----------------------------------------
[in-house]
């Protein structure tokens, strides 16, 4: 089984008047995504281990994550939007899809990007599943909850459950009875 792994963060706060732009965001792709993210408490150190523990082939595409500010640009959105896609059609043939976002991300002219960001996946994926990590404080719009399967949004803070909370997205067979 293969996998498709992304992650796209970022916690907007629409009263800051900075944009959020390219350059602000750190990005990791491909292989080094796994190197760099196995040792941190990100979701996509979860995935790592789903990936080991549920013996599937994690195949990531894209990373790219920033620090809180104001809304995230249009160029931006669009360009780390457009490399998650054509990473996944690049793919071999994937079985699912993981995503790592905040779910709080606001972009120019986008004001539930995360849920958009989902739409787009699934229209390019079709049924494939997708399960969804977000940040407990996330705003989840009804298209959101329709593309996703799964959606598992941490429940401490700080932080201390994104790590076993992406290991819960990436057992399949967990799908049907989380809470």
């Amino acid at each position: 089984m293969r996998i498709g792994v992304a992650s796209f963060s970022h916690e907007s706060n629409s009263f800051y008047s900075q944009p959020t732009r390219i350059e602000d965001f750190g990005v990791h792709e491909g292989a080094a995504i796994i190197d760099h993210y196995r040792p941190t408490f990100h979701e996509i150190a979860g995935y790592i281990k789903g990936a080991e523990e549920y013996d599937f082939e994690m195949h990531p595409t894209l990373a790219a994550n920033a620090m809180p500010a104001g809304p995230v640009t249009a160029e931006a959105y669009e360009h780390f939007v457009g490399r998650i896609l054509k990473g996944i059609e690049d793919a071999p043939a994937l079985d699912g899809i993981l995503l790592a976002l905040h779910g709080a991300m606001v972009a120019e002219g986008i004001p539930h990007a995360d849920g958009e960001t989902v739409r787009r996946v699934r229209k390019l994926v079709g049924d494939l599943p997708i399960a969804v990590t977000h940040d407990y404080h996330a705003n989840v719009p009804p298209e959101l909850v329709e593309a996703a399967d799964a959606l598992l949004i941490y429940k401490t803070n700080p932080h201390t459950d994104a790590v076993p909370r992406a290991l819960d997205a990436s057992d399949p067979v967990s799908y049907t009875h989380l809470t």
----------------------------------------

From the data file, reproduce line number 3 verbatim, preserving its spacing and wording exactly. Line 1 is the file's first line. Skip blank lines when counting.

């Amino acid at each position: 089984m293969r996998i498709g792994v992304a992650s796209f963060s970022h916690e907007s706060n629409s009263f800051y008047s900075q944009p959020t732009r390219i350059e602000d965001f750190g990005v990791h792709e491909g292989a080094a995504i796994i190197d760099h993210y196995r040792p941190t408490f990100h979701e996509i150190a979860g995935y790592i281990k789903g990936a080991e523990e549920y013996d599937f082939e994690m195949h990531p595409t894209l990373a790219a994550n920033a620090m809180p500010a104001g809304p995230v640009t249009a160029e931006a959105y669009e360009h780390f939007v457009g490399r998650i896609l054509k990473g996944i059609e690049d793919a071999p043939a994937l079985d699912g899809i993981l995503l790592a976002l905040h779910g709080a991300m606001v972009a120019e002219g986008i004001p539930h990007a995360d849920g958009e960001t989902v739409r787009r996946v699934r229209k390019l994926v079709g049924d494939l599943p997708i399960a969804v990590t977000h940040d407990y404080h996330a705003n989840v719009p009804p298209e959101l909850v329709e593309a996703a399967d799964a959606l598992l949004i941490y429940k401490t803070n700080p932080h201390t459950d994104a790590v076993p909370r992406a290991l819960d997205a990436s057992d399949p067979v967990s799908y049907t009875h989380l809470t």